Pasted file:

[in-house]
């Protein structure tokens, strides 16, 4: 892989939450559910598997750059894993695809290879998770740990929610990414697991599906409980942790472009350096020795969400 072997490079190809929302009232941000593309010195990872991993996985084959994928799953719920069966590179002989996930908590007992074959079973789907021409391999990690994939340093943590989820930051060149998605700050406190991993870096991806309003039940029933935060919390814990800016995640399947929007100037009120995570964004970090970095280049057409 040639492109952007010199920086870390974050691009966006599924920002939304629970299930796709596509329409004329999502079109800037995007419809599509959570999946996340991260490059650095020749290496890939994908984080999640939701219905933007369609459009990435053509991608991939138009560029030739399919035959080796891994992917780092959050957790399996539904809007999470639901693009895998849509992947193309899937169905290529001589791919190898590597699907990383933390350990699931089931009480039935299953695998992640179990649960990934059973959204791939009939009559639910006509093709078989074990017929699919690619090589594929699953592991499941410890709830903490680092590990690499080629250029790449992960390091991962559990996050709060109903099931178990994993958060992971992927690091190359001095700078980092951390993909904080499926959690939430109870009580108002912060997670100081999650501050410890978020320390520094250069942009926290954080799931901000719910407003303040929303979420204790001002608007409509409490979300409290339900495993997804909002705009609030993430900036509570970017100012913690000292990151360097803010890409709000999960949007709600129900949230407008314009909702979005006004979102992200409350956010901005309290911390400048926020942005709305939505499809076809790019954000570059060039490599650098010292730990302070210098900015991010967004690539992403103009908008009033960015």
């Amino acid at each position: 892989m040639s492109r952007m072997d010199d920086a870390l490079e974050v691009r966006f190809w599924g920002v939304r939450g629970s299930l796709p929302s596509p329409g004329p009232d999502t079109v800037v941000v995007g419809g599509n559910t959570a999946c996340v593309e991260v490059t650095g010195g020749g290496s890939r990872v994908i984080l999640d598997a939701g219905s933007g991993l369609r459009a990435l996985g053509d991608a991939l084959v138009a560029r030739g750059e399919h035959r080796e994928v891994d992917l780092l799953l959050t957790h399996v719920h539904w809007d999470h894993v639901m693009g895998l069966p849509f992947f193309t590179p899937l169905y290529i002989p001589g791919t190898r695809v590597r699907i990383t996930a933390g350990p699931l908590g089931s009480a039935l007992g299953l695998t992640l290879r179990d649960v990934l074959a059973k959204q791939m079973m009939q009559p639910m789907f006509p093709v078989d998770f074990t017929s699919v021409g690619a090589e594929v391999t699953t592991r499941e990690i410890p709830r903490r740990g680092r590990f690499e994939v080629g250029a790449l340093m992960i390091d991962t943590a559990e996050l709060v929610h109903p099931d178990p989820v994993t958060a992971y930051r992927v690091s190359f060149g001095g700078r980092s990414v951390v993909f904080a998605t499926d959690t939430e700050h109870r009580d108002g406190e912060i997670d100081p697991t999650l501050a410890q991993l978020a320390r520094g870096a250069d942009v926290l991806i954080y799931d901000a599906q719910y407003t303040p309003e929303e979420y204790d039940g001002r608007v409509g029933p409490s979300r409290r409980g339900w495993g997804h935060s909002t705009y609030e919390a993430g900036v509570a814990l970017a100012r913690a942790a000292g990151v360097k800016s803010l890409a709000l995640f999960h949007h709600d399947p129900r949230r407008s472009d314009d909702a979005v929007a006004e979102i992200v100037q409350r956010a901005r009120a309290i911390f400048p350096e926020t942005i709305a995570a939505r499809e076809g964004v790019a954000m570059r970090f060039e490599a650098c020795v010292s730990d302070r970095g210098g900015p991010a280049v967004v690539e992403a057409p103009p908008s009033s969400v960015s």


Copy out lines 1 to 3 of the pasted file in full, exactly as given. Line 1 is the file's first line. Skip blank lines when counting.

[in-house]
């Protein structure tokens, strides 16, 4: 892989939450559910598997750059894993695809290879998770740990929610990414697991599906409980942790472009350096020795969400 072997490079190809929302009232941000593309010195990872991993996985084959994928799953719920069966590179002989996930908590007992074959079973789907021409391999990690994939340093943590989820930051060149998605700050406190991993870096991806309003039940029933935060919390814990800016995640399947929007100037009120995570964004970090970095280049057409 040639492109952007010199920086870390974050691009966006599924920002939304629970299930796709596509329409004329999502079109800037995007419809599509959570999946996340991260490059650095020749290496890939994908984080999640939701219905933007369609459009990435053509991608991939138009560029030739399919035959080796891994992917780092959050957790399996539904809007999470639901693009895998849509992947193309899937169905290529001589791919190898590597699907990383933390350990699931089931009480039935299953695998992640179990649960990934059973959204791939009939009559639910006509093709078989074990017929699919690619090589594929699953592991499941410890709830903490680092590990690499080629250029790449992960390091991962559990996050709060109903099931178990994993958060992971992927690091190359001095700078980092951390993909904080499926959690939430109870009580108002912060997670100081999650501050410890978020320390520094250069942009926290954080799931901000719910407003303040929303979420204790001002608007409509409490979300409290339900495993997804909002705009609030993430900036509570970017100012913690000292990151360097803010890409709000999960949007709600129900949230407008314009909702979005006004979102992200409350956010901005309290911390400048926020942005709305939505499809076809790019954000570059060039490599650098010292730990302070210098900015991010967004690539992403103009908008009033960015």
């Amino acid at each position: 892989m040639s492109r952007m072997d010199d920086a870390l490079e974050v691009r966006f190809w599924g920002v939304r939450g629970s299930l796709p929302s596509p329409g004329p009232d999502t079109v800037v941000v995007g419809g599509n559910t959570a999946c996340v593309e991260v490059t650095g010195g020749g290496s890939r990872v994908i984080l999640d598997a939701g219905s933007g991993l369609r459009a990435l996985g053509d991608a991939l084959v138009a560029r030739g750059e399919h035959r080796e994928v891994d992917l780092l799953l959050t957790h399996v719920h539904w809007d999470h894993v639901m693009g895998l069966p849509f992947f193309t590179p899937l169905y290529i002989p001589g791919t190898r695809v590597r699907i990383t996930a933390g350990p699931l908590g089931s009480a039935l007992g299953l695998t992640l290879r179990d649960v990934l074959a059973k959204q791939m079973m009939q009559p639910m789907f006509p093709v078989d998770f074990t017929s699919v021409g690619a090589e594929v391999t699953t592991r499941e990690i410890p709830r903490r740990g680092r590990f690499e994939v080629g250029a790449l340093m992960i390091d991962t943590a559990e996050l709060v929610h109903p099931d178990p989820v994993t958060a992971y930051r992927v690091s190359f060149g001095g700078r980092s990414v951390v993909f904080a998605t499926d959690t939430e700050h109870r009580d108002g406190e912060i997670d100081p697991t999650l501050a410890q991993l978020a320390r520094g870096a250069d942009v926290l991806i954080y799931d901000a599906q719910y407003t303040p309003e929303e979420y204790d039940g001002r608007v409509g029933p409490s979300r409290r409980g339900w495993g997804h935060s909002t705009y609030e919390a993430g900036v509570a814990l970017a100012r913690a942790a000292g990151v360097k800016s803010l890409a709000l995640f999960h949007h709600d399947p129900r949230r407008s472009d314009d909702a979005v929007a006004e979102i992200v100037q409350r956010a901005r009120a309290i911390f400048p350096e926020t942005i709305a995570a939505r499809e076809g964004v790019a954000m570059r970090f060039e490599a650098c020795v010292s730990d302070r970095g210098g900015p991010a280049v967004v690539e992403a057409p103009p908008s009033s969400v960015s």